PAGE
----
the bride’s community like her age grade, women married into her community,kinsmen and women would also make their legitimate demands and requirements known to their prospective in-laws, which would as well be fulfilled before or at the Igba-Nkwu ceremony. When all these are accomplished, then the atmosphere for the Igba-Nkwu would be filled with a mood that is festive, because the host or the bride’s community would by the fact of their in-laws meeting these demands,realize that such suitor would be capable of taking good care of their daughter materially if handed over to him; as well as an indication that his is truly interested in their daughter.At the beginning of the Igba-Nkwu ceremony, the father of the bride, admonishes her publicly on what is demanded of a good wife and mother. Afterwards, he gives her his blessing and then hands a cup of palm-wine to her and instructs her to search for the exact man that has asked for her hand in marriage among the peoplegathered and seated in his compound. The bride then carries the wine, and whenfortunately she discovers her suitor, she gives him the wine and if he drinks it, themarriage has ipso facto been contracted , “for if the groom gives the wine to another male present or refuses to finish the quantity put for him in the local cup, then thereis a potential problem; however if he finishes it, then everybody present would be agog with smiles.”
Other additional rituals have over the years been introduced and made part of Igba-Nkwu to make the ceremony more interesting; however the handing over of thedaughter to his in-laws and the drinking of the wine by the suitor are the crux or major points of the Igba-Nkwu ceremony. Ogbaru captures the scenario of Igba-Nkwu ceremony in the following words:
When the day for the marriage reaches, there is festivity everywhere. The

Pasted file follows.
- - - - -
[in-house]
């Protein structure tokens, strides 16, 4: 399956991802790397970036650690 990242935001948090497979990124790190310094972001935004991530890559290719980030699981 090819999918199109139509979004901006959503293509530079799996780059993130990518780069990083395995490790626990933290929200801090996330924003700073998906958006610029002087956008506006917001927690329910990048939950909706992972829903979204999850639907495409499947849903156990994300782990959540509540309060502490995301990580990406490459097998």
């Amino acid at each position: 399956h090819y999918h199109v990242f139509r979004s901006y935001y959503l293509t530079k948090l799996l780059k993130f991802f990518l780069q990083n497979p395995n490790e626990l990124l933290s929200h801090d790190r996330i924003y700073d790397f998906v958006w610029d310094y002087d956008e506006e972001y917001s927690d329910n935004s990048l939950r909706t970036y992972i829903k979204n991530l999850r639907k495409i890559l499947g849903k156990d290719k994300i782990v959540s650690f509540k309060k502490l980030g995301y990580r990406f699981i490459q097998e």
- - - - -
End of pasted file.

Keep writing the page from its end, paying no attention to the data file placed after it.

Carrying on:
groom’s family brings along with them palm
-wine of about seven kegs and two big calabash, expensive local perfume, snuff, pomade, traditional eye lash. Theywould usually invite their relations and friends to accompany them to the familyof their prospective in-law. The parents of the bride would on their part, invitetheir neighbours and prepare things that would be used to wait on their guest,ensuring that everybody eats to his or her fill.
Accordingly, we realize that the fundamental aspect of every Igba-Nkwu ceremonyis that of wine-carrying, which involves the giving of the palm-wine by the father of the bride to the bride to go in search of her prospective husband and hand over the wine; which when consumed by the suitor validates and certifies the union.The use of palm-wine is indispensable in any Igba-Nkwu ceremony, for the Igbos believe that since palm tree absorbs water from the earth and goes up to form palm-wine above, it is therefore a sort of bond for elements and spirits up in the sky andcreatures here on earth. The regular use of palm-wine for libation among the Igbosis consequential to the belief that palm-wine links the sky and earth spirits together.Considering this therefore, any move to inculturate the Igba-Nkwu into theChristian liturgy must put into consideration this fact and seek ways of usurping it.